The tragedy continues

Blog Post created by dr_hays on Jan 11, 2017

A blockbuster report, The Economics of Tobacco, and Tobacco Control was just released by the National Cancer Institute in collaboration with the World Health Organization. https://cancercontrol.cancer.gov/brp/tcrb/monographs/21/docs/m21_exec_sum.pdf


The findings are that the number of smokers worldwide is not decreasing, and that the deaths caused by smoking will increase in the next 10-15 years from 6 million to 8 million each year.   The report describes how the health and financial burdens caused by tobacco increasingly and disproportionately hurt low and middle-income countries. 


This is especially dismaying because the tactics to prevent this are well understood. Countries that implement policies to provide effective health warnings, raise the cost of cigarettes, stop second hand smoke exposure, help people stop smoking, and eliminate tobacco smuggling can dramatically reduce smoking rates, prevent many deaths and illnesses and gain financially.


So why do countries not put in place these proven policies that will improve the public health and save them money?  The main reason is that the power of tobacco companies in the market is greater now than ever before.   In addition to marketing and lobbying, tobacco companies have become very adept at undermining effective policies and intimidating governments with legal threats and measures that could bankrupt poor countries.  It seems preposterous that an international company can take legal measures to undermine countries wanting to improve their public health, but that is happening.  Marketing, lobbying, and lawsuits are causing increases in illness, and burdensome economic distress.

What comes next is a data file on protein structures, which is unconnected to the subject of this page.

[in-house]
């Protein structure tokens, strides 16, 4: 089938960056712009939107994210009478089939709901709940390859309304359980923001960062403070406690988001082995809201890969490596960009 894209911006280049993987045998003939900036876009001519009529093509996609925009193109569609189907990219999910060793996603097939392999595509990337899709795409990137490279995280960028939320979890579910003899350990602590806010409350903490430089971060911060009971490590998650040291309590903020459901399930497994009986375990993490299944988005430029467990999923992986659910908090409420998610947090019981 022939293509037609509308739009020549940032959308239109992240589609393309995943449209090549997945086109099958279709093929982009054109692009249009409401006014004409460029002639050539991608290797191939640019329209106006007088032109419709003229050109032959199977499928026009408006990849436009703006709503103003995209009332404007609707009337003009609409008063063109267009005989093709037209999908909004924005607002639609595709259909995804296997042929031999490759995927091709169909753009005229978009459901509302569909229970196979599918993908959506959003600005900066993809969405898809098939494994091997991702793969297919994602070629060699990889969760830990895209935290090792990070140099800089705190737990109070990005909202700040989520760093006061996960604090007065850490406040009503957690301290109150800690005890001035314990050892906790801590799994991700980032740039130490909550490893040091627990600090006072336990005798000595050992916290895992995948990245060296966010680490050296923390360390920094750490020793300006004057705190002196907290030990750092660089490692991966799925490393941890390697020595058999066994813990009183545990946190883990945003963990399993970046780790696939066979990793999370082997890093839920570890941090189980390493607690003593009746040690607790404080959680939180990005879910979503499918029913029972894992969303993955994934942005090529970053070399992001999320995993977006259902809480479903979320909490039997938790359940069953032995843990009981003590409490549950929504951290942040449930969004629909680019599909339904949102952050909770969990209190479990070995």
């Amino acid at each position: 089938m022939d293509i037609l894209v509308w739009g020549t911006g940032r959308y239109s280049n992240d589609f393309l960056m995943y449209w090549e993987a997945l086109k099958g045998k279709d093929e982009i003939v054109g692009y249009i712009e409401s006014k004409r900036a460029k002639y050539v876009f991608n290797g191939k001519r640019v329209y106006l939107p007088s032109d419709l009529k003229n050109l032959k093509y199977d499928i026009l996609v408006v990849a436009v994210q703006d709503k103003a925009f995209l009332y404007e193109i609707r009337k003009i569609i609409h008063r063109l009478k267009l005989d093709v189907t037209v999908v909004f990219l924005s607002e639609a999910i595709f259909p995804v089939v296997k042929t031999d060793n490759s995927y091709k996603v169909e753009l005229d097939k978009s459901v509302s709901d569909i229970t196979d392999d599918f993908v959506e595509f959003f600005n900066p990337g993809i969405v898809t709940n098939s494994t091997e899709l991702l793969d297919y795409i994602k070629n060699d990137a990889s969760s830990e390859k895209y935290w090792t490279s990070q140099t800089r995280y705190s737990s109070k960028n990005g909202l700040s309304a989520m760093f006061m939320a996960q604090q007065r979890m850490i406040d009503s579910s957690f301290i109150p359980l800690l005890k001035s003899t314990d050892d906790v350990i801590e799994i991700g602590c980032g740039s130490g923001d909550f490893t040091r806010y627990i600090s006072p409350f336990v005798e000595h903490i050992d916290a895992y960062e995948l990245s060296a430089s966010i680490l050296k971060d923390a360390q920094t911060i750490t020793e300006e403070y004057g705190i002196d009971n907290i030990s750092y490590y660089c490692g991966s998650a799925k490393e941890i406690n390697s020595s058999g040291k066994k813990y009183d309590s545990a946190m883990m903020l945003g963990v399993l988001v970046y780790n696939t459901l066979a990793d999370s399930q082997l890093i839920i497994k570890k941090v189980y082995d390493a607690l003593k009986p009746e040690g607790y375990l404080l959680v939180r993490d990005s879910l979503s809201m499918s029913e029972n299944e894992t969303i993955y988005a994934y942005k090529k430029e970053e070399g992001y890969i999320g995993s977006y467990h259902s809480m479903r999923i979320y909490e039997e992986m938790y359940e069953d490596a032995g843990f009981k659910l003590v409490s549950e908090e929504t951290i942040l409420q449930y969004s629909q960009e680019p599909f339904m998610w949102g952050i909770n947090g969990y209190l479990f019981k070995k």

In closing I’ve provided a link below to a John Oliver video that makes this point more eloquently than I could.  It has some risqué language, but will make you laugh while illustrating a public health tragedy which has simple, effective, but neglected remedies.